Estate and Gift Tax Planning and the TCJA

It is somewhat unusual to highlight 2026 taxes in 2024, but we are in an unusual situation: Many of the provisions in the 2017 Tax Cuts and Jobs Act (TCJA) will expire at the end of 2025 unless Congress acts to extend them. Taxpayers need to be aware of how they will be affected so they can be prepared, especially when it comes to estate and gift taxes.

The TCJA effectively doubled the estate and gift tax basic exclusion amount from $5,490,000 in 2017 to $11,180,000, adjusted each subsequent year for inflation. For 2024, the exclusion amount is $13.61 million per person ($27.22 million for a married couple). This increase means that a married couple can shield a total of $27.22 million without having to pay any federal estate or gift tax. Taxpayers who die with a taxable estate greater than the exclusion amount may be subject to both federal estate tax and state estate tax.

This may all change, however, on Jan. 1, 2026, when the provision that nearly doubled the exclusion expires. The provision may be extended, may go back to $5,490,000 (adjusted for inflation) or may be revised to some other amount. Taxpayers should take this opportunity to consult with their estate planning attorneys and their financial advisors to discuss whether and how  they should adjust their estate plans. These options include the following.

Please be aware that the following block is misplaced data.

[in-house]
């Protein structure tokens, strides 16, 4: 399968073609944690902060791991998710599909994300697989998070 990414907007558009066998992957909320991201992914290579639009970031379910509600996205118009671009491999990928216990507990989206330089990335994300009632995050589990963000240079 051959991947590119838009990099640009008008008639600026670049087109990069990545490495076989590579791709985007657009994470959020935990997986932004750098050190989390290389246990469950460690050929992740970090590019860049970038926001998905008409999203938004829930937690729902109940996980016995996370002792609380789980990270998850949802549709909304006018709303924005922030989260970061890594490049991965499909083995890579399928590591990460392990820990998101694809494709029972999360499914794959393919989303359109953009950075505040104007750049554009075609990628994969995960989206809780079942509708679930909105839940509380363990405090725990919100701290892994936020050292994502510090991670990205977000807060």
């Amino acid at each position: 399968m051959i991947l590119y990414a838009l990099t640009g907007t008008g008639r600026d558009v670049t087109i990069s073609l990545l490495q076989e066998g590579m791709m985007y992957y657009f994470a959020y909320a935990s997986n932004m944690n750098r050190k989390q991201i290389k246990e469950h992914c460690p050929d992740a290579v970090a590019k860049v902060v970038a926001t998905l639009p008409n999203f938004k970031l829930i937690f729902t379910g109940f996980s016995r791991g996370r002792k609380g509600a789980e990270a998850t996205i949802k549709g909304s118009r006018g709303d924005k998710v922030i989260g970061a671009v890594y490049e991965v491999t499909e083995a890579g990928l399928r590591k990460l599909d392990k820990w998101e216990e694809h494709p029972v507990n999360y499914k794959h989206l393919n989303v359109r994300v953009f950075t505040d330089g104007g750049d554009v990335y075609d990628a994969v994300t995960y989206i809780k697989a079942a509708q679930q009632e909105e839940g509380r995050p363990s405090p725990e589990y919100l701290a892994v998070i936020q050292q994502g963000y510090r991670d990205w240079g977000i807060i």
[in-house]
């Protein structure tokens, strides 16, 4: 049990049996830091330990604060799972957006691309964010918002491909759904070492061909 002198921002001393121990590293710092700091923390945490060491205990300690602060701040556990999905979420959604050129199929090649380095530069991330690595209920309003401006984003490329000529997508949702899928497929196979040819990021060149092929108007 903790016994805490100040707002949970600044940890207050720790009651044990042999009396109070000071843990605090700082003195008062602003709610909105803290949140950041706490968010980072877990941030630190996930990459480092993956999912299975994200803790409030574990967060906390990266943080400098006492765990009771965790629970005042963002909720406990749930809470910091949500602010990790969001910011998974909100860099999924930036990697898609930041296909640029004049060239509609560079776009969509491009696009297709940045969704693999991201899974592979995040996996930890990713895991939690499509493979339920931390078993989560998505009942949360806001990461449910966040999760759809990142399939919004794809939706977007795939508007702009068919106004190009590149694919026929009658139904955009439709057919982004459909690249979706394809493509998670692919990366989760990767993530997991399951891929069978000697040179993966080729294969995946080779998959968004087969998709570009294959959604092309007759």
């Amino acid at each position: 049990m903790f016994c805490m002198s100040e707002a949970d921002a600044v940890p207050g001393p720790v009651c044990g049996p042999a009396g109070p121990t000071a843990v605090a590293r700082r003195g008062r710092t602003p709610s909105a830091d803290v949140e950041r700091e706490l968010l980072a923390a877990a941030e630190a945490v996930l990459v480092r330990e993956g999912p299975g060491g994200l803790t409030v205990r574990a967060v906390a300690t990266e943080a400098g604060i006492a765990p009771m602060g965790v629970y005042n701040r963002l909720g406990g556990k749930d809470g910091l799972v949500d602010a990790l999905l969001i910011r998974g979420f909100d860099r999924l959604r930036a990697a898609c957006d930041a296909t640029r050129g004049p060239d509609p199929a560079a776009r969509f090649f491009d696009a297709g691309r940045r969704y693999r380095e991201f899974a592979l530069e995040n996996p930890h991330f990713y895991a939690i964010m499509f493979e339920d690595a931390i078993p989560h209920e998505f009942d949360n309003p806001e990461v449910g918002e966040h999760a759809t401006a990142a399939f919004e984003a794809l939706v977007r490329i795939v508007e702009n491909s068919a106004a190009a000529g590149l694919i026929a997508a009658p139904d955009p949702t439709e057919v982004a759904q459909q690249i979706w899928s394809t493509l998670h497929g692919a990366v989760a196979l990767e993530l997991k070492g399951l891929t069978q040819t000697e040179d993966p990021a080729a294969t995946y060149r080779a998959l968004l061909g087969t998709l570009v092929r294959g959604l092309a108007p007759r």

Charitable giving

Making donations of appreciated assets to charity may allow taxpayers to avoid capital gains taxes and even receive a tax deduction. The potential change in tax rates may impact when such gifts should be made as well as the vehicle that is used.

Using trusts to shield assets

Spousal lifetime access trusts and grantor retained annuity trusts are two examples of irrevocable trusts that may shield assets from estate taxes. Both trusts provide the grantor the ability to gain indirect access to the assets using either income distributions (SLATs) or annuity payments (GRATs). Credit shelter trusts are another example of an estate planning trust. With a CST, when the first spouse dies, a portion of their assets are placed in the trust and passes to beneficiaries when the second spouse dies. The assets and their appreciation are sheltered from estate taxes when the second spouse dies.

It is important to plan for inevitable changes to the TCJA’s provisions with your estate planning attorney and financial advisor. With their help, you can maximize your tax exclusion.

Do you have questions?

Count on your experienced team at Ericson, Scalise & Mangan, PC to provide you with sound guidance for your Estate Planning, Elder Law, Real Estate, Probate, Trust & Estate Administration, and other legal needs. For assistance, contact us today at (860) 229-0369, or email us at 

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